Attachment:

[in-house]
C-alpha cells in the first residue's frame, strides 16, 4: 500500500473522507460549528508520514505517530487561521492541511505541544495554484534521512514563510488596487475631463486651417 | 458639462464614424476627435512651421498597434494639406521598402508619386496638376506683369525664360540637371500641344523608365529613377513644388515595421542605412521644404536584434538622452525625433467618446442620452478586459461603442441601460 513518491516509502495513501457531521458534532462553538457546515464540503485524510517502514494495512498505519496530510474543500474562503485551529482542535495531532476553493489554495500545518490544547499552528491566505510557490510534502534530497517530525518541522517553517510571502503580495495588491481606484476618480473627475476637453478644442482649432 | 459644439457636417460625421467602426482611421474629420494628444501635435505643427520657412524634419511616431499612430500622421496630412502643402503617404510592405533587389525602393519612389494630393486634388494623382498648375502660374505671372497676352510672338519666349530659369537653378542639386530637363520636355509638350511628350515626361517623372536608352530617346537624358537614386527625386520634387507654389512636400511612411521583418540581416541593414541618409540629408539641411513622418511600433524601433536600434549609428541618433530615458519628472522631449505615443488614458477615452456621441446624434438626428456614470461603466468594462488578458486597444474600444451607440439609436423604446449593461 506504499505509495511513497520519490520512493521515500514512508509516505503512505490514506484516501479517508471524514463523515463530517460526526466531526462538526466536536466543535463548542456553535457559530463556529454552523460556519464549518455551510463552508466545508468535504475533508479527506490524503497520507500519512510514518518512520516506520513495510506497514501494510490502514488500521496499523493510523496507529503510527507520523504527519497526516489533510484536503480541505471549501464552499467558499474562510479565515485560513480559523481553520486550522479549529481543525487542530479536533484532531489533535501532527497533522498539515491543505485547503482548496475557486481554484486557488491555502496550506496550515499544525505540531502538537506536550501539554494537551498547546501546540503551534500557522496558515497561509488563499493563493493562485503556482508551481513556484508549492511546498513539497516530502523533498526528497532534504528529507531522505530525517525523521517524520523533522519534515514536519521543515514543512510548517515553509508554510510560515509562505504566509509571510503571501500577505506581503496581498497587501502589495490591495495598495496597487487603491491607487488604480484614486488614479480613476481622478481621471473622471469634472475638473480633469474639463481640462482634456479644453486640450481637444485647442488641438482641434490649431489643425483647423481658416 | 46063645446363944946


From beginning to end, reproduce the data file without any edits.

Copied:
[in-house]
C-alpha cells in the first residue's frame, strides 16, 4: 500500500473522507460549528508520514505517530487561521492541511505541544495554484534521512514563510488596487475631463486651417 | 458639462464614424476627435512651421498597434494639406521598402508619386496638376506683369525664360540637371500641344523608365529613377513644388515595421542605412521644404536584434538622452525625433467618446442620452478586459461603442441601460 513518491516509502495513501457531521458534532462553538457546515464540503485524510517502514494495512498505519496530510474543500474562503485551529482542535495531532476553493489554495500545518490544547499552528491566505510557490510534502534530497517530525518541522517553517510571502503580495495588491481606484476618480473627475476637453478644442482649432 | 459644439457636417460625421467602426482611421474629420494628444501635435505643427520657412524634419511616431499612430500622421496630412502643402503617404510592405533587389525602393519612389494630393486634388494623382498648375502660374505671372497676352510672338519666349530659369537653378542639386530637363520636355509638350511628350515626361517623372536608352530617346537624358537614386527625386520634387507654389512636400511612411521583418540581416541593414541618409540629408539641411513622418511600433524601433536600434549609428541618433530615458519628472522631449505615443488614458477615452456621441446624434438626428456614470461603466468594462488578458486597444474600444451607440439609436423604446449593461 506504499505509495511513497520519490520512493521515500514512508509516505503512505490514506484516501479517508471524514463523515463530517460526526466531526462538526466536536466543535463548542456553535457559530463556529454552523460556519464549518455551510463552508466545508468535504475533508479527506490524503497520507500519512510514518518512520516506520513495510506497514501494510490502514488500521496499523493510523496507529503510527507520523504527519497526516489533510484536503480541505471549501464552499467558499474562510479565515485560513480559523481553520486550522479549529481543525487542530479536533484532531489533535501532527497533522498539515491543505485547503482548496475557486481554484486557488491555502496550506496550515499544525505540531502538537506536550501539554494537551498547546501546540503551534500557522496558515497561509488563499493563493493562485503556482508551481513556484508549492511546498513539497516530502523533498526528497532534504528529507531522505530525517525523521517524520523533522519534515514536519521543515514543512510548517515553509508554510510560515509562505504566509509571510503571501500577505506581503496581498497587501502589495490591495495598495496597487487603491491607487488604480484614486488614479480613476481622478481621471473622471469634472475638473480633469474639463481640462482634456479644453486640450481637444485647442488641438482641434490649431489643425483647423481658416 | 46063645446363944946